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Disciplinary Counsel v. Mitchell

Supreme Court of Ohio

December 19, 2019

Disciplinary Counsel
v.
Mitchell.

          Submitted August 6, 2019

          On Certified Report by the Board of Professional Conduct of the Supreme Court, No. 2018-048.

          Joseph M. Caligiuri, Disciplinary Counsel, and Michelle R. Bowman, Assistant Disciplinary Counsel, for relator.

          Christopher Paul Mitchell, pro se.

          PER CURIAM.

         {¶ 1} Respondent, Christopher Paul Mitchell, of Washington, D.C., Attorney Registration No. 0077327, was admitted to the practice of law in Ohio in 2004. He is also licensed to practice law in the District of Columbia and before the United States Patent and Trademark Office ("USPTO"). On May 15, 2018, we suspended Mitchell's license on an interim basis following his felony conviction for leaving the scene of an accident involving injury or death. In re Mitchell 152 Ohio St.3d 1472, 2018-Ohio-1897, 97 N.E.3d 507.

         {¶ 2} In a complaint filed with the Board of Professional Conduct on September 27, 2018, relator, disciplinary counsel, alleged that Mitchell committed an illegal act that reflects adversely on his honesty, trustworthiness, and fitness to practice law by driving while intoxicated and leaving the scene of an accident involving injury. The parties entered into stipulations of fact, misconduct, and aggravating and mitigating factors and agreed that the appropriate sanction for Mitchell's misconduct is a one-year suspension, fully stayed on conditions. Based on those stipulations and Mitchell's testimony and other evidence presented at a hearing before a panel of the board, the board found that Mitchell committed the charged misconduct and recommends that we suspend him from the practice of law for one year, with the suspension fully stayed on conditions.

         {¶ 3} We accept the board's findings of misconduct and recommended sanction.

         Misconduct

         {¶ 4} At approximately 2:20 a.m. on April 29, 2017, Mitchell was involved in a two-car crash in Fredericksburg, Virginia. He failed to yield the right-of-way and collided with another car causing extensive damage to both vehicles. The driver and passenger in the other vehicle were transported to the hospital, where they were treated for minor injuries. Although Mitchell's car was significantly damaged and his airbags had deployed, Mitchell left the scene of the crash. The police apprehended him a short time later, and he cooperated with their investigation. Mitchell admitted that he had consumed six beers that evening, and he expressed concern about the occupants of the other vehicle. A breathalyzer test showed that his blood-alcohol content was 0.12.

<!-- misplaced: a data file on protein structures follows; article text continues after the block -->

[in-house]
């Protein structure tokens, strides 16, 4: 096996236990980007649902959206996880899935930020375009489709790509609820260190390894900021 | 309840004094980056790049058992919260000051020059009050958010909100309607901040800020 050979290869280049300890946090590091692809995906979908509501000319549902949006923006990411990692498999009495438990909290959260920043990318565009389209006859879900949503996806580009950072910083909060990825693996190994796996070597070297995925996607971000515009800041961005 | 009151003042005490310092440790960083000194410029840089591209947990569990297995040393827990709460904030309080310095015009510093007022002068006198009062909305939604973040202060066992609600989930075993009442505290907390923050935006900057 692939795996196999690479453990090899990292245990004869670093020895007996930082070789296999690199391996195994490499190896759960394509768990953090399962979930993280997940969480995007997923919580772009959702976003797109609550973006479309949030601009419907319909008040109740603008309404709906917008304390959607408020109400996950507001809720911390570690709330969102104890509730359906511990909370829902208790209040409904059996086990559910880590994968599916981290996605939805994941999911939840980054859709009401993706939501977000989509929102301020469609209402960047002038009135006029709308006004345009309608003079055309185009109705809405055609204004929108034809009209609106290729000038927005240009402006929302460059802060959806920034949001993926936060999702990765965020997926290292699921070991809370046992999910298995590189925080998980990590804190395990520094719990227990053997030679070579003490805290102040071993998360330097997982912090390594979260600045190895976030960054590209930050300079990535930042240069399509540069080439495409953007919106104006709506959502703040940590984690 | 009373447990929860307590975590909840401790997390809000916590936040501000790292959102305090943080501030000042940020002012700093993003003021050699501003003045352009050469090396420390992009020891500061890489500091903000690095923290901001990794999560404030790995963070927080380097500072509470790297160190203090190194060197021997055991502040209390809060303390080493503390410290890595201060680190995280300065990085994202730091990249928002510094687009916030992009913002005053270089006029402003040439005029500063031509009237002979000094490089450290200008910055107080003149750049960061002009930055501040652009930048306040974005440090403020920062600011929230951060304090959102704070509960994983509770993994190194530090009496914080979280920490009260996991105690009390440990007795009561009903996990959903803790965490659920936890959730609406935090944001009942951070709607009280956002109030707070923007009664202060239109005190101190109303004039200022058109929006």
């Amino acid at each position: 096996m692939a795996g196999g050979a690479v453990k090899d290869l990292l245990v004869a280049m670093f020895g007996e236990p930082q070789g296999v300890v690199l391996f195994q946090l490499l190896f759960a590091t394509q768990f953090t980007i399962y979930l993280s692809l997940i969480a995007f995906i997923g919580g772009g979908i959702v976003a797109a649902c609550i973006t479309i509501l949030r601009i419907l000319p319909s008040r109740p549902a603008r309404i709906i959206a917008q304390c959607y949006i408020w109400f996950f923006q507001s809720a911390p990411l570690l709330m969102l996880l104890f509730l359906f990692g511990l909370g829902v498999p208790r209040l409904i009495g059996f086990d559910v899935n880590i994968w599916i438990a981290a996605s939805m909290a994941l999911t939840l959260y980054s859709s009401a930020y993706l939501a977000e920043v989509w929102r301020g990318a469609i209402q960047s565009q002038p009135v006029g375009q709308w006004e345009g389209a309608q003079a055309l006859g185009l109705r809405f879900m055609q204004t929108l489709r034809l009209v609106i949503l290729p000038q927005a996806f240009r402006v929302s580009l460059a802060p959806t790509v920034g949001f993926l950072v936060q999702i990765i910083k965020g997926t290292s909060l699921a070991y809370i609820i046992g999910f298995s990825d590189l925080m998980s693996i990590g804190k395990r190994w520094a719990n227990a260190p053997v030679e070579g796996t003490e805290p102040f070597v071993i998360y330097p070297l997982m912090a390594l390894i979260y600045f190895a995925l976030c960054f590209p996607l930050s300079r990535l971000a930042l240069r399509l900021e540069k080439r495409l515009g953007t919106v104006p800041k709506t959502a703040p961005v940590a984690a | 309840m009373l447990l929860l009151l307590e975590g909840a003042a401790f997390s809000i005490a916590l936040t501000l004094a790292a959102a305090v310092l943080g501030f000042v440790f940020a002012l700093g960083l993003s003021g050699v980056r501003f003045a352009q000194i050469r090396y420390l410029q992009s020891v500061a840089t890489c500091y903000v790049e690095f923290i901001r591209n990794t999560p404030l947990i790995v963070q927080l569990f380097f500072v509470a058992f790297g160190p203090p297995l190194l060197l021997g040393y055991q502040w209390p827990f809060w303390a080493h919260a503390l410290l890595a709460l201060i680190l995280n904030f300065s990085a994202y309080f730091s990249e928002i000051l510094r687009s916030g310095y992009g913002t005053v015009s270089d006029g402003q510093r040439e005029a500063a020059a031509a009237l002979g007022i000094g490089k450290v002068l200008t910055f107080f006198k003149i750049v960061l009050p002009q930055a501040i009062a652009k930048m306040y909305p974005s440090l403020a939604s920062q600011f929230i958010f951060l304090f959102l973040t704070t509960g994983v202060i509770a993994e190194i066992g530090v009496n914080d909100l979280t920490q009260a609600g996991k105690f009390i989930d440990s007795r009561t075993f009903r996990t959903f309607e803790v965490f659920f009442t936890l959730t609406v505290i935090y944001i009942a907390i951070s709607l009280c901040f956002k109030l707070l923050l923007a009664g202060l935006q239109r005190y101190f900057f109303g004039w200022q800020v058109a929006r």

{¶ 5} Following his arrest, Mitchell voluntarily contacted the District of Columbia Lawyers Assistance Program, which recommended that he contact the Family Counseling Center for Recovery ("FCCR"), a treatment facility near his home. FCCR assessed Mitchell and recommended that he participate in an intensive outpatient program consisting of 24 sessions, which he successfully completed. Mitchell voluntarily wore a SCRAM (secure continuous remote alcohol monitoring) bracelet on his ankle from May 8, 2017, to February 8, 2018, during which the device detected no alcohol in his system. He also sought out an Alcoholics Anonymous ("AA") sponsor, who recommended that he attend 90 meetings in 90 days. Mitchell testified that he attended at least one meeting a day for his first year in the program.

         {¶ 6} Mitchell was charged in Virginia with leaving the scene of an accident involving injury or death, a fifth-degree felony, and driving while intoxicated, a first-degree misdemeanor. On February 8, 2018, he pleaded guilty to both charges. The trial court sentenced him to three years in prison for the felony and 60 days in jail for the misdemeanor but suspended both terms and placed him on supervised probation for five years. The court also ordered him to successfully complete the Virginia Alcohol Safety Action Program, pay a fine and court costs, comply with all terms of his probation, and remain on good behavior.

         {¶ 7} Mitchell admitted that his conduct violated Prof.Cond.R. 8.4(b) (prohibiting a lawyer from committing an illegal act that reflects adversely on his honesty and trustworthiness) and 8.4(h) (prohibiting a lawyer from engaging in conduct that adversely reflects on the lawyer's fitness to practice law). The board agreed, finding that Mitchell's misconduct violated Prof.Cond.R. 8.4(b) and was sufficiently egregious to warrant a separate finding of a Prof.Cond.R. 8.4(h) violation. See Disciplinary Counsel v. Bricker, 137 Ohio St.3d 35, 2013-Ohio-3998, 997 N.E.2d 500, ¶ 21.

         {¶ 8} We accept these ...


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